CachyOS isn't for beginners but it's great for those looking to get into Arch Linux

This fast Arch-based Linux distribution aims to serve users of all types. Minus one small shortcoming, it hits that mark.
Written by Jack Wallen, Contributing Writer
woman working on laptop
Getty Images/Marko Geber

Only a few short years ago, Arch Linux lived in that nebulous zone between the likes of Ubuntu Linux and Gentoo. In other words, it wasn't considered one of the most user-friendly Linux distributions (such as Ubuntu), nor was it the most challenging (such as Gentoo). Like Gentoo, the challenging part with Arch Linux was the installation. It certainly wasn't impossible, but it was a mystery for the masses.

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After a few years, Arch-based distributions started appearing, making it considerably easier to install and use Arch Linux without having to use the command line for simple tasks like installing applications. Now, there are a plethora of Arch-based distributions, all of which go out of their way to simplify everything.

One new spin is called CachyOS. According to the official website, "CachyOS is designed to deliver lightning-fast speeds and stability, ensuring a smooth and enjoyable computing experience every time you use it. Whether you're a seasoned Linux user or just starting out, CachyOS is the ideal choice for those looking for a powerful, customizable, and blazingly fast operating system."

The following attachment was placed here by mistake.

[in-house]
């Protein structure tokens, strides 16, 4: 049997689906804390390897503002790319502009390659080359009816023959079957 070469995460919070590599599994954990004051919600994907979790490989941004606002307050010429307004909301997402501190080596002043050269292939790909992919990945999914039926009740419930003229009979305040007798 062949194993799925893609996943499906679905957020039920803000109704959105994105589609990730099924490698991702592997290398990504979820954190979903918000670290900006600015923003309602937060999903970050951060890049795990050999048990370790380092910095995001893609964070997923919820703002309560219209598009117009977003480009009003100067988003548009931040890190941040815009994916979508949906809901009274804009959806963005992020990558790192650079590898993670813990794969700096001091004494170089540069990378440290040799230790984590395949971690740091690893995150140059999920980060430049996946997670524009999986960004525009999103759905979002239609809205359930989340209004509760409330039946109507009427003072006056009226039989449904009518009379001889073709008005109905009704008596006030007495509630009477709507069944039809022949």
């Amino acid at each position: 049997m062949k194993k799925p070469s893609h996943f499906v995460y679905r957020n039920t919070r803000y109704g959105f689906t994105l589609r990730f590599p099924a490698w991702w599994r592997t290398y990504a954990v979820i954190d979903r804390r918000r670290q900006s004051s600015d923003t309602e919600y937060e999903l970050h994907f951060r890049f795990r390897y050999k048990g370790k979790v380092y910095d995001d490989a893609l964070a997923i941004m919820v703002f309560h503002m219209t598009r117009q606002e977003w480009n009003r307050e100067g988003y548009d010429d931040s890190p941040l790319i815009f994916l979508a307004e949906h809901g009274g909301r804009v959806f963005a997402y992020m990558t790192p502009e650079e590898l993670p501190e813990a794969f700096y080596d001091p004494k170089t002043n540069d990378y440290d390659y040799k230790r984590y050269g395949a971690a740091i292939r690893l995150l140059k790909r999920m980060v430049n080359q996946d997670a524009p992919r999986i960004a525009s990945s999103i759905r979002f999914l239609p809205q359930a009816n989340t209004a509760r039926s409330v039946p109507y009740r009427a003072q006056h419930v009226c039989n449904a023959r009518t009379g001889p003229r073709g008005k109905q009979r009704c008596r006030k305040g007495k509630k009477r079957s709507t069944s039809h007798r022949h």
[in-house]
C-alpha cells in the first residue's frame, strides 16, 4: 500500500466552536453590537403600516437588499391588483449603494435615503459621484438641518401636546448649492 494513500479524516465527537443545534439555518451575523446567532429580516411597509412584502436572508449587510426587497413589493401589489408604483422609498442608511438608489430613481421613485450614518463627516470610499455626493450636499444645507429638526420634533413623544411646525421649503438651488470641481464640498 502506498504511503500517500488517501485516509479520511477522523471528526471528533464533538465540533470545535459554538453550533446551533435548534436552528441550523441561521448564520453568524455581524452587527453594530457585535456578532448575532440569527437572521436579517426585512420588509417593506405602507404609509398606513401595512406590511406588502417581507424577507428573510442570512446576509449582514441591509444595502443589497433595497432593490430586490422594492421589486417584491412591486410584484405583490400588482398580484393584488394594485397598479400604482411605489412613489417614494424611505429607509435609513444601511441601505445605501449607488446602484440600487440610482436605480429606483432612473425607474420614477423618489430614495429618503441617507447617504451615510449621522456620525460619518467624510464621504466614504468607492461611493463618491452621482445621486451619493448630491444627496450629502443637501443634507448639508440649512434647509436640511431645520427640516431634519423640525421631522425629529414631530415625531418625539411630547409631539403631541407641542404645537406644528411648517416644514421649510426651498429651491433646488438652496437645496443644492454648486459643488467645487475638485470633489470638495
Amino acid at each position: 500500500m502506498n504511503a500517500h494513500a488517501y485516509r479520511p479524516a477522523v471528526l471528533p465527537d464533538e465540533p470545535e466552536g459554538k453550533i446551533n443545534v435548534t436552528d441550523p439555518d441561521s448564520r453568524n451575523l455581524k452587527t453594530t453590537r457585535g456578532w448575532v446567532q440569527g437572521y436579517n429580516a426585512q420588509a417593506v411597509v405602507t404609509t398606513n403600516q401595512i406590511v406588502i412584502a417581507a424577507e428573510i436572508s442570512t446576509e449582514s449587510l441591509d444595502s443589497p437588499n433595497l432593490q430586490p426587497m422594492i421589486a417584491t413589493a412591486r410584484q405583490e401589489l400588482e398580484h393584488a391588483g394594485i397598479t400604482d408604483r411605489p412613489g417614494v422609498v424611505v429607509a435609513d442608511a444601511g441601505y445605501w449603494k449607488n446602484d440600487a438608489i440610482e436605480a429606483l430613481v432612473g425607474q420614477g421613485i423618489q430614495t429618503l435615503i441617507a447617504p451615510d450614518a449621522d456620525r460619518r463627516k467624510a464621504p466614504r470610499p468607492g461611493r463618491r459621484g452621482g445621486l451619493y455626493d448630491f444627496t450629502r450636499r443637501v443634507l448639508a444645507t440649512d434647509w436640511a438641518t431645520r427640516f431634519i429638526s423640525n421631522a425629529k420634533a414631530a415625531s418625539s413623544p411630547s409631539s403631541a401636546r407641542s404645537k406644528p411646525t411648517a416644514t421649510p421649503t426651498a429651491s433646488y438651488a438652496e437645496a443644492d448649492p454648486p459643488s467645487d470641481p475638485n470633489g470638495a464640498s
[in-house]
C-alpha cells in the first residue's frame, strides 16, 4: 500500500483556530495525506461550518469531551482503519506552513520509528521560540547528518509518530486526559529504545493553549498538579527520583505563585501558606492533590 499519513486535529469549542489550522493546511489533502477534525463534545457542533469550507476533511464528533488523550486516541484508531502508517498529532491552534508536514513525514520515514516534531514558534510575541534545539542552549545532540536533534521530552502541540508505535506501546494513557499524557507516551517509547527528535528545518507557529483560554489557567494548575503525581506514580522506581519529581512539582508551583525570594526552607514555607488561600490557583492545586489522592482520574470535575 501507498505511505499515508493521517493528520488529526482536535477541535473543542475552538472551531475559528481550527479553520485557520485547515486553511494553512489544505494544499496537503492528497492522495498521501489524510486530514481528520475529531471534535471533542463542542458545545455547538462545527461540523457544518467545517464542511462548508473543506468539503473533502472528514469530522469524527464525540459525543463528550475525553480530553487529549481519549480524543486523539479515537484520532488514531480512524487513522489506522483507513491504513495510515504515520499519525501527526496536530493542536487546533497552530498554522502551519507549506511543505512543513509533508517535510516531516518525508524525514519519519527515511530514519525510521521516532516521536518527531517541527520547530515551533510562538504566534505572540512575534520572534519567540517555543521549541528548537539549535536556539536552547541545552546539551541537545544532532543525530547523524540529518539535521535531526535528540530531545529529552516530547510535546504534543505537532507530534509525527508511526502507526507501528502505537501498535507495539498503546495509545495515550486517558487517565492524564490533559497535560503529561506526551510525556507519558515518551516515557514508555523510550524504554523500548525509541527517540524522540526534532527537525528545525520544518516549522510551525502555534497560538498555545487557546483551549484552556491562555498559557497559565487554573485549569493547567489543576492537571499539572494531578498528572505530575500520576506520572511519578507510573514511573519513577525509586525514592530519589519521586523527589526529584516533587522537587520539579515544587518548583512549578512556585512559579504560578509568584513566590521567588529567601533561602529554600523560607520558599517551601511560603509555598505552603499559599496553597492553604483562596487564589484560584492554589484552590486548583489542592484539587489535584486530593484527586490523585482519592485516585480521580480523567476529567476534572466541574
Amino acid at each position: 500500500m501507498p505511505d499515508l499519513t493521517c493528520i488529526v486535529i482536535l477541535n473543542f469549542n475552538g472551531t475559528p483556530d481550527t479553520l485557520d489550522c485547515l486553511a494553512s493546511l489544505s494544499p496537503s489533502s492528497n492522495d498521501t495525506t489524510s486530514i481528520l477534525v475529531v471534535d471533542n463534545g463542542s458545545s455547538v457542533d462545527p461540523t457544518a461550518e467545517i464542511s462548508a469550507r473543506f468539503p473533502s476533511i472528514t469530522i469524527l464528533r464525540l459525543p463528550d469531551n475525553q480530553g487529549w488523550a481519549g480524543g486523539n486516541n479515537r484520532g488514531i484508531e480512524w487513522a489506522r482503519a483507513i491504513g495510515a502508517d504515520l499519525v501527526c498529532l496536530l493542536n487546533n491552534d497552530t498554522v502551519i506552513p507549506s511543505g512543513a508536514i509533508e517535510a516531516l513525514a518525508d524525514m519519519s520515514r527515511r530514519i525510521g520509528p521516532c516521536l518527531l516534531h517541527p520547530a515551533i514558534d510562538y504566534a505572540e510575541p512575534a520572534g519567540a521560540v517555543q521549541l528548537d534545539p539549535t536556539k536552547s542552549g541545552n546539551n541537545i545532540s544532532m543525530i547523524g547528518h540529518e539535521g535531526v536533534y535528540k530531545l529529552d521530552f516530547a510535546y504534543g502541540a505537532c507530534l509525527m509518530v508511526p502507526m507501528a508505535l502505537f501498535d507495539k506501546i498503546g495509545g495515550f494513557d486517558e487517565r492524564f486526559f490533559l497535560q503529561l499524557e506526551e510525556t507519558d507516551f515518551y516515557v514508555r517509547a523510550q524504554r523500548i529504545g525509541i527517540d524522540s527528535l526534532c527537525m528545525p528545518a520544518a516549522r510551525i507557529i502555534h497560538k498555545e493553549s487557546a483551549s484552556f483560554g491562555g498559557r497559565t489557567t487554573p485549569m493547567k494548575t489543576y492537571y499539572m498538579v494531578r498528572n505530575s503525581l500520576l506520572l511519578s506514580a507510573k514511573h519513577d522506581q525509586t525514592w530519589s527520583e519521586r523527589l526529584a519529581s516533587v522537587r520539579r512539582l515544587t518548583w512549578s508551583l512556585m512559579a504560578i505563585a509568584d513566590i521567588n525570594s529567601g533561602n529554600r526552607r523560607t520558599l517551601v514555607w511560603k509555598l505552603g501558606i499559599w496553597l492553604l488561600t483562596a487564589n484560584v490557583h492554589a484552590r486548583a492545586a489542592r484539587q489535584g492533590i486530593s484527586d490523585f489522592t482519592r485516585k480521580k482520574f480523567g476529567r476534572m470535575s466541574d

CachyOS gets part of its speed by defaulting to the XFS file system. This is a curious choice for a desktop file system, I'd argue, mostly because XFS is a journaling file system designed to support very large files and ensure the file system's integrity in the case of system crashes. XFS has been around since the early '90s and has been employed by large servers and storage arrays. 

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And, compared to other Linux distributions (all running as virtual machines), CachyOS doesn't feel much faster than Ubuntu 23.04, Fedora 38, Kubuntu, Universal Blue, or Pop!_OS

However, CachyOS is no slouch. To anyone not used to comparing operating systems side-by-side, this Arch-based distribution runs just fine. In fact, certain aspects of CachyOS do show some impressive speed (more on this in a bit). And given sufficient RAM and CPU speed, CachyOS performs very well. And with the journaling file system, you can rest assured that power outages or accidental shutdowns won't wreck the OS or your files. Anyone who's ever lost data due to a random shutdown understands the importance of this type of assurance.

Aside from the file system, what does CachyOS bring to the table?

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Let's find out.

KDE Plasma

I tested the KDE Plasma version of CachyOS. Any OS that claims to be user-friendly would do well to offer KDE Plasma, mostly because it's instantly familiar to anyone who uses it. For the most part, CachyOS doesn't monkey around with the desktop environment. Besides sticking to a dark theme throughout the desktop, it's pretty much straight-up KDE Plasma. There are no special widgets or customizations added. The one thing you will notice is the CachyOS Hello app, which offers plenty of information for new users and quick access to things like software, app installations, tweaks, and help.